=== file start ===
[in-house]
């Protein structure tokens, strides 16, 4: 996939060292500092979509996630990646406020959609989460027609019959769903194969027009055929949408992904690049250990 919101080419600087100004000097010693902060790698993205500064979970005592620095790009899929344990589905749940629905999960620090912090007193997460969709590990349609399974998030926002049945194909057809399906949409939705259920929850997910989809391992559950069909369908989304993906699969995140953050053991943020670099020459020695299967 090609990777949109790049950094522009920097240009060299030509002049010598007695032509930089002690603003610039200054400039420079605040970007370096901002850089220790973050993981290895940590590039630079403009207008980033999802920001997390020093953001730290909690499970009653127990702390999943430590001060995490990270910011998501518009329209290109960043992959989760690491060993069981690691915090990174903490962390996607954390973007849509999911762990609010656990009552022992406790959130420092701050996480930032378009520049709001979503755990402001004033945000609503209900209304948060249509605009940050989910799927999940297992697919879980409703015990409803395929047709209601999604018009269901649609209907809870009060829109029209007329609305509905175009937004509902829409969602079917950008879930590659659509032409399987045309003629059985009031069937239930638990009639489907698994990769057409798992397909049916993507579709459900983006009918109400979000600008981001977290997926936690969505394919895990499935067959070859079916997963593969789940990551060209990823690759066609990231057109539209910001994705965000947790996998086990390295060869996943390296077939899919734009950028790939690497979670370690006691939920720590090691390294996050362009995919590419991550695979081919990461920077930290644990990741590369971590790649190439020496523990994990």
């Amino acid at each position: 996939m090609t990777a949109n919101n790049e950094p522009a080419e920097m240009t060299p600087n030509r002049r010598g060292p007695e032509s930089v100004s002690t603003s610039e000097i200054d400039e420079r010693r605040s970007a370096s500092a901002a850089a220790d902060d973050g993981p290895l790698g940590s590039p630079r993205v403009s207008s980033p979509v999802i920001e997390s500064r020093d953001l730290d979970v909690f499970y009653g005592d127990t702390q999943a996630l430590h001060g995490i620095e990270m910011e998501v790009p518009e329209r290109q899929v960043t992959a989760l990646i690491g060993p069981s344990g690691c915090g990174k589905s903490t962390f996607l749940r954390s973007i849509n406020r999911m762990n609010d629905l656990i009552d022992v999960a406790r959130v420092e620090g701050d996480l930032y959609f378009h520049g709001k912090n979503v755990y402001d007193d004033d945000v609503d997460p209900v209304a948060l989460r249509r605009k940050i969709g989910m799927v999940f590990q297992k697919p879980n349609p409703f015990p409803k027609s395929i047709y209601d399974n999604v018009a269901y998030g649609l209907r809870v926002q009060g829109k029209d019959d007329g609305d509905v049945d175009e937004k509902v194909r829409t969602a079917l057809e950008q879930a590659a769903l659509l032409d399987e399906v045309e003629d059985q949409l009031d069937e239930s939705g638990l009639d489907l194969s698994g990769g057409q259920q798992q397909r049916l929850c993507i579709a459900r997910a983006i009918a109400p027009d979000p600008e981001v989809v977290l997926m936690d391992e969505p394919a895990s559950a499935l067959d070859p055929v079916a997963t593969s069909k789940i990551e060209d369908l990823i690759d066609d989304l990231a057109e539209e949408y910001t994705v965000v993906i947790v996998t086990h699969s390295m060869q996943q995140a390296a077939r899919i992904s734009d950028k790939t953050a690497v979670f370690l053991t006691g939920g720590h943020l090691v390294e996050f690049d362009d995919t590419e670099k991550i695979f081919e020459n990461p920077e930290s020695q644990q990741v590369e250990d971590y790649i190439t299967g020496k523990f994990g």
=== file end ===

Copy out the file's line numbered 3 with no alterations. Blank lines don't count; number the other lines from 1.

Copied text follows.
């Amino acid at each position: 996939m090609t990777a949109n919101n790049e950094p522009a080419e920097m240009t060299p600087n030509r002049r010598g060292p007695e032509s930089v100004s002690t603003s610039e000097i200054d400039e420079r010693r605040s970007a370096s500092a901002a850089a220790d902060d973050g993981p290895l790698g940590s590039p630079r993205v403009s207008s980033p979509v999802i920001e997390s500064r020093d953001l730290d979970v909690f499970y009653g005592d127990t702390q999943a996630l430590h001060g995490i620095e990270m910011e998501v790009p518009e329209r290109q899929v960043t992959a989760l990646i690491g060993p069981s344990g690691c915090g990174k589905s903490t962390f996607l749940r954390s973007i849509n406020r999911m762990n609010d629905l656990i009552d022992v999960a406790r959130v420092e620090g701050d996480l930032y959609f378009h520049g709001k912090n979503v755990y402001d007193d004033d945000v609503d997460p209900v209304a948060l989460r249509r605009k940050i969709g989910m799927v999940f590990q297992k697919p879980n349609p409703f015990p409803k027609s395929i047709y209601d399974n999604v018009a269901y998030g649609l209907r809870v926002q009060g829109k029209d019959d007329g609305d509905v049945d175009e937004k509902v194909r829409t969602a079917l057809e950008q879930a590659a769903l659509l032409d399987e399906v045309e003629d059985q949409l009031d069937e239930s939705g638990l009639d489907l194969s698994g990769g057409q259920q798992q397909r049916l929850c993507i579709a459900r997910a983006i009918a109400p027009d979000p600008e981001v989809v977290l997926m936690d391992e969505p394919a895990s559950a499935l067959d070859p055929v079916a997963t593969s069909k789940i990551e060209d369908l990823i690759d066609d989304l990231a057109e539209e949408y910001t994705v965000v993906i947790v996998t086990h699969s390295m060869q996943q995140a390296a077939r899919i992904s734009d950028k790939t953050a690497v979670f370690l053991t006691g939920g720590h943020l090691v390294e996050f690049d362009d995919t590419e670099k991550i695979f081919e020459n990461p920077e930290s020695q644990q990741v590369e250990d971590y790649i190439t299967g020496k523990f994990g």